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Mother’s Day Carnations, 1920

By: Ardis E. Parshall - May 07, 2010

While today’s mothers are as apt to be handed a rose or a pot of primrose, carnations are the flowers originally associated with Mother’s Day. Everyone was supposed to wear a carnation at Sunday School in honor of his mother, regardless of whether she was present or not. To that end, baskets of boutonnieres were provided at the doors. You pinned a red carnation on your dress or jacket if your mother was living; you chose a white one to indicate that she had passed away.

In 1920, a special service honored mothers with this program featuring a marching drill (remember that Primary marching we keep being mystified by?), singing, and poetry:

Carnation Exercises for Mother’s Day.

by Pearl Evans.

Twelve girls (or as many as desired), ages from 8 to 14, dressed in white, carrying carnations in right hands. Sweet music for drill and tableau.

Six girls march in from one side of stage and six from the other side. Meet at center back, march to center front in couples. Turn: six go to right, six to left. March to corners (i.e., march to front side of stage turn and march to back corner of stage, turn and march toward center) , meet at center back, march to center front in couples. Girls on right march around to form a wheel at right side of stage; girls on left same at left of stage. Forming two wheels, march around twice, holding carnations aloft. march to center back, then march to center front in single file, girls on left falling in line at back of partner.

March around stage twice forming one large wheel, carnations held aloft second time around. March around to form a large half circle facing front of stage. Remain at attention twelve counts. Salute twelve counts (this is done with carnations in right hands: move arms over four counts, to forehead four counts, down to position four counts). At attention twelve counts.

One girl recites:

Mother, oh, how sweet the name.
No other, to me is just the same.

All sing “Mother” (song purchased at any music store). In chorus, have girls step gracefully into places, forming letters as they sing them.

Chorus of song as follows:

M is for the million things she gave me
O is only that she’s growing old.
T is for her tender, sweet caresses.
H is for a heart as pure as gold.
E is for her eyes with love light shining,
R is for right, and right she’ll always be.

Put them all together, they spell Mother,
A word that means the world to me.

One girl recites:

We should be kind to mother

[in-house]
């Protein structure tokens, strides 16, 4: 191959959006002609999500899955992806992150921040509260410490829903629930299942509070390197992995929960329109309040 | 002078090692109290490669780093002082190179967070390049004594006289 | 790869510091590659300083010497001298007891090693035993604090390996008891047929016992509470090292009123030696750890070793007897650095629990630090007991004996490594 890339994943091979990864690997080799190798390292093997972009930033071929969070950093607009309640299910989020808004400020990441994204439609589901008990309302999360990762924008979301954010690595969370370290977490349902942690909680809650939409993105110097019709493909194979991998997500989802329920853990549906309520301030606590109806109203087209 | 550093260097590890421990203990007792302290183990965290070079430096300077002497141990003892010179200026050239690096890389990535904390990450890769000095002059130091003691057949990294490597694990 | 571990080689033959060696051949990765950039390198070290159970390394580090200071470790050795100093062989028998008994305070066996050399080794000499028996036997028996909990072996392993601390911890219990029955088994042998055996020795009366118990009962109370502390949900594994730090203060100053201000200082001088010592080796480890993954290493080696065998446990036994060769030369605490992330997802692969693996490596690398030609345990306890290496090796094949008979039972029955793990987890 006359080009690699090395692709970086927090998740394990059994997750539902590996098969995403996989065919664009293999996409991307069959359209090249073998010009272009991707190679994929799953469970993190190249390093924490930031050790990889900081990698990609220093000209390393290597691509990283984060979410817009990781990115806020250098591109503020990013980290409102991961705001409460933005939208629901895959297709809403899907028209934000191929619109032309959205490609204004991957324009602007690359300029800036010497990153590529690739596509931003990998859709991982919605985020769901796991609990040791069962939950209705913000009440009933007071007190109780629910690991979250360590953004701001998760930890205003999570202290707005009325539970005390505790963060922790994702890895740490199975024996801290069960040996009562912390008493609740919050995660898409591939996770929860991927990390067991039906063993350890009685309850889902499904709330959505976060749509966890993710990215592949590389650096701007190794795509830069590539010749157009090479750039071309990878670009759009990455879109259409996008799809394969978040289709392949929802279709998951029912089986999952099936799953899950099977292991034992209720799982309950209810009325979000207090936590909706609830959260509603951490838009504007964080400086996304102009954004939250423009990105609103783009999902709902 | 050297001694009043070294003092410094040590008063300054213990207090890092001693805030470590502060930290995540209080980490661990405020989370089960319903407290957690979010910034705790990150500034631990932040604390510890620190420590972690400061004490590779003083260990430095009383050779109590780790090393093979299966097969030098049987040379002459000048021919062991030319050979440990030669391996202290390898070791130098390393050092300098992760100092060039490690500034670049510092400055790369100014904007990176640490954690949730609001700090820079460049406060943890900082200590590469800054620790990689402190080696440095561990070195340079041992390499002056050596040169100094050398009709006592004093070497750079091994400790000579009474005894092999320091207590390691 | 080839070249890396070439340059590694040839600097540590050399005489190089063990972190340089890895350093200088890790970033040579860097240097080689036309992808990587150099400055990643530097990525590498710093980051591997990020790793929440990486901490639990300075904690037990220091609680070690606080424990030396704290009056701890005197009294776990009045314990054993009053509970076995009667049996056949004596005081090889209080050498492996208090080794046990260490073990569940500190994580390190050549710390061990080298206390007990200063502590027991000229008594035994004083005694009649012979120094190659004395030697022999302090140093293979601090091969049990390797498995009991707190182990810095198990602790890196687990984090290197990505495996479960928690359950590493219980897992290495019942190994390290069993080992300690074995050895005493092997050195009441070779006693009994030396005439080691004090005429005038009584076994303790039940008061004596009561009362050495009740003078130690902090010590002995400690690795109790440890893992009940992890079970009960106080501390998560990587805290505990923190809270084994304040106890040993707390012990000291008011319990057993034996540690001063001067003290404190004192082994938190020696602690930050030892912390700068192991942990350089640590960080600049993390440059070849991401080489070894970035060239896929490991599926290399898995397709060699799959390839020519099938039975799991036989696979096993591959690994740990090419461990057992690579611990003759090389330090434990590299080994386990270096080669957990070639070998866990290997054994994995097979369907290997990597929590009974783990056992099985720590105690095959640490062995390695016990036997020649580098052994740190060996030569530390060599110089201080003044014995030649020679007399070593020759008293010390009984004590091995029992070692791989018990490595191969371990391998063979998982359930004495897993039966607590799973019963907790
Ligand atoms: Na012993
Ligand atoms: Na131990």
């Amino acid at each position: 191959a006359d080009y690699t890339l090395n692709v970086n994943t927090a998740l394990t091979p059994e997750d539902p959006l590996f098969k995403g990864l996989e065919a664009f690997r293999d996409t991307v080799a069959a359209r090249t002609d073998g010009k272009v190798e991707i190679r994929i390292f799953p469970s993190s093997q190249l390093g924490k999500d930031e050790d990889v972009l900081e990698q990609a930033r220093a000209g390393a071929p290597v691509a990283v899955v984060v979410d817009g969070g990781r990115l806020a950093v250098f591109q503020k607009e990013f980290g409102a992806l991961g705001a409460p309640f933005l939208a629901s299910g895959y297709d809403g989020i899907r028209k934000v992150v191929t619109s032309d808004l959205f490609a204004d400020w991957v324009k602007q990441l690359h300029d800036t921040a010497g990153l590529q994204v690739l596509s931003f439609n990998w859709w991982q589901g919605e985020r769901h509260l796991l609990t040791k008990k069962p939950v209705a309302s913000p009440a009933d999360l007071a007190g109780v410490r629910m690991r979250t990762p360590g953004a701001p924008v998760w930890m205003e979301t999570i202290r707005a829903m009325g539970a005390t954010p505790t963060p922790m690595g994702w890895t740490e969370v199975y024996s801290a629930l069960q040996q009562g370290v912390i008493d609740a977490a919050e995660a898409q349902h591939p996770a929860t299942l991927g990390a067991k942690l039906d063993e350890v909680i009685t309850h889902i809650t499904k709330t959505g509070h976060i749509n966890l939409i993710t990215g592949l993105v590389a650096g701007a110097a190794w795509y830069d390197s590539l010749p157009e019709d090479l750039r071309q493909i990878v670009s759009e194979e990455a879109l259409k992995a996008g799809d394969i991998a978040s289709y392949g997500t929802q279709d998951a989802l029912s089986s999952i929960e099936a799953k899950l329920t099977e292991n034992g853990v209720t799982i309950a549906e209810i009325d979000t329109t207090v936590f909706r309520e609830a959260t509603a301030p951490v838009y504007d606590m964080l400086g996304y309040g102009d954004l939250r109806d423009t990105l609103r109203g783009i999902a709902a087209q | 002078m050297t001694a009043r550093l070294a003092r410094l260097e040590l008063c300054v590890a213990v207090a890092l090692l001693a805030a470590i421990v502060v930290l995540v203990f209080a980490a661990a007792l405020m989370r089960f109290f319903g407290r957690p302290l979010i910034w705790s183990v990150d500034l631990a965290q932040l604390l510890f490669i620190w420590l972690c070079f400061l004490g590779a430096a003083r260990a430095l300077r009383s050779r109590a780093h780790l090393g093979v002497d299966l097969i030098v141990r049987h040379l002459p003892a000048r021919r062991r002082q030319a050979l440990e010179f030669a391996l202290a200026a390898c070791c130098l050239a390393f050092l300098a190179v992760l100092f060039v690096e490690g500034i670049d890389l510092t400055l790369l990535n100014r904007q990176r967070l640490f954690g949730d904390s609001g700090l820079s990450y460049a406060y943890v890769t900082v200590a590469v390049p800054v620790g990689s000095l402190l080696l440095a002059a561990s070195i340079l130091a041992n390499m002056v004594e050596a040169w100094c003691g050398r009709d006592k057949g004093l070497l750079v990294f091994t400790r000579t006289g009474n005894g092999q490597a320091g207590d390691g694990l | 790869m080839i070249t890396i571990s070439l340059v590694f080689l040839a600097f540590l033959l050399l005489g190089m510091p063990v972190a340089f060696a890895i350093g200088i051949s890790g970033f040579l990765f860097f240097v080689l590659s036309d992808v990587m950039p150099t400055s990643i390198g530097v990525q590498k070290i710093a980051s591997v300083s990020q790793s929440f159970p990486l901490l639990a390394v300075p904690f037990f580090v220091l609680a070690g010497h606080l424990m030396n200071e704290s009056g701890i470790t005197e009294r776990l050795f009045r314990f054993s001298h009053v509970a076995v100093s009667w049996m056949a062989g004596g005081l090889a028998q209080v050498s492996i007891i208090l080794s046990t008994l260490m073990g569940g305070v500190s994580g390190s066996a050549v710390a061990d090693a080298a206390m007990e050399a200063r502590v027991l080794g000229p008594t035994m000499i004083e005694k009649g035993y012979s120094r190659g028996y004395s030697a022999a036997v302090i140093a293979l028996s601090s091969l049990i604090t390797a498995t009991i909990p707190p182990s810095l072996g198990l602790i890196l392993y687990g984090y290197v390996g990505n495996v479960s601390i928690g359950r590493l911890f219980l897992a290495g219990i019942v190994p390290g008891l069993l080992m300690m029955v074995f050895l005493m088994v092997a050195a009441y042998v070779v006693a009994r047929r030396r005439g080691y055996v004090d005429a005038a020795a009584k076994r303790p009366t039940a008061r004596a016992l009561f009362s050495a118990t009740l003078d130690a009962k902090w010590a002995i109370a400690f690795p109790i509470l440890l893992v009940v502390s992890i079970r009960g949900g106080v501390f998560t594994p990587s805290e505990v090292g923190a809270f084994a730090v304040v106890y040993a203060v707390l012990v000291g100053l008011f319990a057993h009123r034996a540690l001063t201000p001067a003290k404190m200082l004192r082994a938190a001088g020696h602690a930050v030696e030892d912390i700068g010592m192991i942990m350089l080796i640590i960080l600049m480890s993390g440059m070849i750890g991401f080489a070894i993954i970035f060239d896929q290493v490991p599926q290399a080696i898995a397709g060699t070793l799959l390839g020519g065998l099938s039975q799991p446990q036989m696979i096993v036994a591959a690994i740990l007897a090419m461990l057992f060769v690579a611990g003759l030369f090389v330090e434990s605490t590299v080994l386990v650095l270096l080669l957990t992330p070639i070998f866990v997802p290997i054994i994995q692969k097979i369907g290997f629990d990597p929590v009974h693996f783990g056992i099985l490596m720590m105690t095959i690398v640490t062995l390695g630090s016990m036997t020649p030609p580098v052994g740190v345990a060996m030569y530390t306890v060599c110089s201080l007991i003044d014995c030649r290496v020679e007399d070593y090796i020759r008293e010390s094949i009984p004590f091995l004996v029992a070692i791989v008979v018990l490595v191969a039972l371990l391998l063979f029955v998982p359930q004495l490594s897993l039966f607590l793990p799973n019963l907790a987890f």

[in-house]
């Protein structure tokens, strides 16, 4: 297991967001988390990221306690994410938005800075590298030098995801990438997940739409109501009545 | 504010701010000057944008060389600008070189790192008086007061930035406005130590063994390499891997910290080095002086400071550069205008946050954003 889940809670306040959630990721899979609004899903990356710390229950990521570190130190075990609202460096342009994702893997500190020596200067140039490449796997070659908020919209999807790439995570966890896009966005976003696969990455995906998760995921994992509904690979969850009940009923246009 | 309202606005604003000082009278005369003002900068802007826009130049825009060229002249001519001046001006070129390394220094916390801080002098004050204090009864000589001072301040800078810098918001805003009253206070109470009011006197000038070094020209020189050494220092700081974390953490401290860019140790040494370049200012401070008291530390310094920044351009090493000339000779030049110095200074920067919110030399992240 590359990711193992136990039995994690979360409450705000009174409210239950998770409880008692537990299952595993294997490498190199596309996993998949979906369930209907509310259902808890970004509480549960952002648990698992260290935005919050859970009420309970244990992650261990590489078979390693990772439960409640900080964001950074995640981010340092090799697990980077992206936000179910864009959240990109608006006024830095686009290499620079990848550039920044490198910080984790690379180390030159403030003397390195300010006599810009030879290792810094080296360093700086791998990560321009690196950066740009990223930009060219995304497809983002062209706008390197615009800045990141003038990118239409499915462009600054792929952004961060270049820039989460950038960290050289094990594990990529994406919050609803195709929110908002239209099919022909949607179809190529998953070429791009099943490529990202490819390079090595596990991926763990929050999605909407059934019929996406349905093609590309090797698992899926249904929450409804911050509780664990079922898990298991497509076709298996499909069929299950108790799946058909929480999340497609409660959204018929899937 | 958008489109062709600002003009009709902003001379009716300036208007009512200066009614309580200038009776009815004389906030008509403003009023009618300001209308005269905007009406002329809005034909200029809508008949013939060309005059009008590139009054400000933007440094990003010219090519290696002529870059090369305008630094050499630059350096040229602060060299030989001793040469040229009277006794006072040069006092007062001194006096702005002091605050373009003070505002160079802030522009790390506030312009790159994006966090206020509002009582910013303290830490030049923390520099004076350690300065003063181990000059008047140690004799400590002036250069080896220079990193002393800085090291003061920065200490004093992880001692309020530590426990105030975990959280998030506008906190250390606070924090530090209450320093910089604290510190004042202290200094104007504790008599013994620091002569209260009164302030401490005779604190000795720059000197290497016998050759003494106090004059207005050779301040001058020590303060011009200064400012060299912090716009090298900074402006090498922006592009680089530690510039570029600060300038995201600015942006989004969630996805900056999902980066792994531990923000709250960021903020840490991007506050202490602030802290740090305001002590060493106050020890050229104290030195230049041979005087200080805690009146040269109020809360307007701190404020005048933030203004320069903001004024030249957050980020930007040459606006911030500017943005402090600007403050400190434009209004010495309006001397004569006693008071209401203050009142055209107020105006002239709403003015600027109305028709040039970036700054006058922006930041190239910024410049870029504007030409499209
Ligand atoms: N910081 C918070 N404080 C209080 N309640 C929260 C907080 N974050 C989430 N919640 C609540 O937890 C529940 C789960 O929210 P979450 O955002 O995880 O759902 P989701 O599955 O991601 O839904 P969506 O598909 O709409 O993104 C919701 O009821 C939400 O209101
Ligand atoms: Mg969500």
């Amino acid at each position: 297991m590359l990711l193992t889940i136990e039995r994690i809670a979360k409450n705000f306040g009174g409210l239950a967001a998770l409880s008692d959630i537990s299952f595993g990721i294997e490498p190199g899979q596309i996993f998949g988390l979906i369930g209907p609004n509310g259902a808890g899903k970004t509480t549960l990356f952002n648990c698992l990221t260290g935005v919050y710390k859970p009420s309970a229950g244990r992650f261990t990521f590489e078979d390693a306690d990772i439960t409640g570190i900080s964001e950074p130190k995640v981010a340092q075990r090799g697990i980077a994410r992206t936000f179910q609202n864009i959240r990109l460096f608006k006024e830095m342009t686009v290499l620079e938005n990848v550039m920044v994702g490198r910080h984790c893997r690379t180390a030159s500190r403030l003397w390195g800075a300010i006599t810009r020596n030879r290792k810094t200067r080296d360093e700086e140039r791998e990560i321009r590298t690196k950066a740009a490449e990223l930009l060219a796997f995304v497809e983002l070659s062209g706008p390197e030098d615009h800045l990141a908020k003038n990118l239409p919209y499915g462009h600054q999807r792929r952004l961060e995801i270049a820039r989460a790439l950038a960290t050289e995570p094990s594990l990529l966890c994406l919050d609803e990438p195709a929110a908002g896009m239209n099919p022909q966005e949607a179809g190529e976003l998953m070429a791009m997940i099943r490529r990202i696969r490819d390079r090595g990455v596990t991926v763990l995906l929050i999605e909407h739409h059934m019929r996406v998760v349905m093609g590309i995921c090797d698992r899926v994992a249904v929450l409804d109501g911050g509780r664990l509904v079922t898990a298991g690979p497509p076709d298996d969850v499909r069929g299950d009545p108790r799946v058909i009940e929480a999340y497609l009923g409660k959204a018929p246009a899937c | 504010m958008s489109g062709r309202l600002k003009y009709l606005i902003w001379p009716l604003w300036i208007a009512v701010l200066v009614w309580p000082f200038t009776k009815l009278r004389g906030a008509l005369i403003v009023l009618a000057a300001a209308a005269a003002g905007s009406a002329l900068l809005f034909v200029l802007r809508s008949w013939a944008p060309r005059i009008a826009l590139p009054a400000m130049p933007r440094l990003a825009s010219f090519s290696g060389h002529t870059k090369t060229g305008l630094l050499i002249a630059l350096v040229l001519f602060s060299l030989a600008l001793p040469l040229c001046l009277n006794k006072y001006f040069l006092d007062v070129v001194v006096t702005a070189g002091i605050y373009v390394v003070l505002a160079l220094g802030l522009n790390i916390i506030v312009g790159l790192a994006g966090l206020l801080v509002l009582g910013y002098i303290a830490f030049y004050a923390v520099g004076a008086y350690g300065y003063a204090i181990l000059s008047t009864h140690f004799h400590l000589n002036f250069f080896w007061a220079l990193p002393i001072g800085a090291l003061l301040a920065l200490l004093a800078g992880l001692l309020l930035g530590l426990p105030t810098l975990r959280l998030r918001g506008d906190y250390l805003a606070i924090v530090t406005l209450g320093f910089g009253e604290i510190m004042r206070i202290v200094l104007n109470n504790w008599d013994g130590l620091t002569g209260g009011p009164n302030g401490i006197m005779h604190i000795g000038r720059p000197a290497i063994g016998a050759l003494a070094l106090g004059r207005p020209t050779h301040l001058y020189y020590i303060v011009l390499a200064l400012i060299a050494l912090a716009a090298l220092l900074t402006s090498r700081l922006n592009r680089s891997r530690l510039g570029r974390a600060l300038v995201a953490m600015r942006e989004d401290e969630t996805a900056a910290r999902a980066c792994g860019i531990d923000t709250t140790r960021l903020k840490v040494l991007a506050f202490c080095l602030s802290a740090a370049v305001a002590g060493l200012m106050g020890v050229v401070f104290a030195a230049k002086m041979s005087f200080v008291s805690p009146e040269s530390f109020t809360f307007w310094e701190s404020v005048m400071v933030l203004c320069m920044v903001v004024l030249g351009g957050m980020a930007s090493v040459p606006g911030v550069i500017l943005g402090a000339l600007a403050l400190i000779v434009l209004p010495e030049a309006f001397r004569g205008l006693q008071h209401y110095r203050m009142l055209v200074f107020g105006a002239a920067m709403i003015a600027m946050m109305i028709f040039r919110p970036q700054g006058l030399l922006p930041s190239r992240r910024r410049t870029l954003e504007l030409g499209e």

And do more to brighten her way,
To lift some heavy burden,
From her careworn mind each day.

All sing, “I Need Thee Every Hour,” substituting the word “Mother” where “Lord” and “Savior” appear.

Have one girl recite:

’Tis to mother we tell our tale of woe;
To her with our aches and pains we go.
All day she’ll plan, work, and sow,
To make us all happy; that we know.

All girls sing first and second verses of ‘Unanswered yet.’ Have girls stop singing at the words: “You Shall Have Your Desire, Sometime, Somewhere.” Have two good sopranos and two good altos at back of curtain sing the last two lines. Have girls on stage sing second verse as before, and have four singers back of curtain answer as before.

Unanswered yet? The prayer your lips have pleaded
In agony of heart these many years?
Does faith begin to fail, is hope departing,
And think you all in vain those falling tears?
Say not the Father hath not heard your prayer;
You shall have your desire, sometime, somewhere.

Unanswered yet? Though when you first presented
This one petition at the Father’s throne,
It seemed you could not wait the time of asking,
So urgent was your heart to make it known.
Though years have passed since then, do not despair;
The Lord will answer you, sometime, somewhere.

One girl steps to center front of stage, holds carnation aloft and recites:

Carnation, oh how beautiful you are; how well you represent the pure noble life of our mothers. May each of us, little girls and young ladies here assembled tonight, so shape our lives, so build our characters that we may become mothers grand and true. That our lives can be as pure and holy as those of the mothers we are honoring tonight.

She steps back to position in half circle. (Soft, sweet music.) All at attention twelve counts.

Move right foot out. Hold carnations aloft. Gaze at them twelve counts.

All at attention twelve counts.

Every other girl kneels. Those standing step close to kneeling girls, hold carnations aloft and gaze at them twenty-four counts.

Girls march down from stage and pass carnations to the mothers. Music while this is being done.



21 Comments »

  1. Obviously, Ardis, we all stand in awe of the extraordinary achievement of Mrs. Pearl Evans–the entire herd of Keepapitchininnies has been rendered speechless.